Homesteads, pots, and marriage in southeast southern Africa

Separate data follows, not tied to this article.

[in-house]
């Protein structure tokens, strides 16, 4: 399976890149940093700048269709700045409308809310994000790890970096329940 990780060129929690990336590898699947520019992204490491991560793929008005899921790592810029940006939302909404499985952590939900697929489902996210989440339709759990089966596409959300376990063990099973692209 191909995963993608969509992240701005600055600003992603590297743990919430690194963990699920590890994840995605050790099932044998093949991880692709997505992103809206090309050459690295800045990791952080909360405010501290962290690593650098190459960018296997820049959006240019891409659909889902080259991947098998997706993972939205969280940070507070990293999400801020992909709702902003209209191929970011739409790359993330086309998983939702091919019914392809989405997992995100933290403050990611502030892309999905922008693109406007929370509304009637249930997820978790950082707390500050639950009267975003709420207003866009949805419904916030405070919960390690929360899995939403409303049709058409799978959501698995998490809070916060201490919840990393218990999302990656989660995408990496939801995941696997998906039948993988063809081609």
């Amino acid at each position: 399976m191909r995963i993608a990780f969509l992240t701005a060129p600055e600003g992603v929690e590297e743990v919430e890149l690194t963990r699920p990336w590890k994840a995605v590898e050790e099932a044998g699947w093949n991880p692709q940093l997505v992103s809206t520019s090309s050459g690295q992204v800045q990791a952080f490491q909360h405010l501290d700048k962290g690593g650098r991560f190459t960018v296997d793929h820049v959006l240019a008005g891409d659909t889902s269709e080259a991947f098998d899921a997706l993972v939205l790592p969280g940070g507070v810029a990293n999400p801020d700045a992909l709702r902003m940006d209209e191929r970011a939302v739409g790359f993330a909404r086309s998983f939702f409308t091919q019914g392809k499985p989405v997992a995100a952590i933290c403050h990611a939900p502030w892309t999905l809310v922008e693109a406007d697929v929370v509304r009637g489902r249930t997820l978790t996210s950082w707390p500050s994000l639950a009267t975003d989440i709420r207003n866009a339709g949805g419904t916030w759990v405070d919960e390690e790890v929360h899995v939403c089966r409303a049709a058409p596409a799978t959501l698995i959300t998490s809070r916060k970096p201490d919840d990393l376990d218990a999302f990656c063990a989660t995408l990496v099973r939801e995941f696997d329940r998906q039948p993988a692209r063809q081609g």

The Iron Age sequence east of the Drakensberg and south of the uPhongolo River dates from ad 450 to the onset of the colonial period at, say, ad 1820. This sequence is conventionally divided in two at ad 1060. There are significant differences in the material culture of the two periods, and it now seems widely accepted that the late period marks the settlement of Nguni speakers in the region. Settlement pattern evidence strongly suggests that agriculturists of both periods were patrilineal and married through the exchange of cattle for wives. The focus here is on the differences. A high exchange value for women (relative to average cattle holdings) between ad 650 and 1060 meant that enduring relations between cattle-linked siblings—wives and their brothers—posed a significant challenge to the ambitions of homestead-heads. By contrast, evidence from the period ad 1300–1650 suggests that agnatic clusters were more isolated, that the exchange value of women was low, that relations between wives and their natal households were de-emphasized, and that there was a corresponding emphasis on the authority of the homestead-head.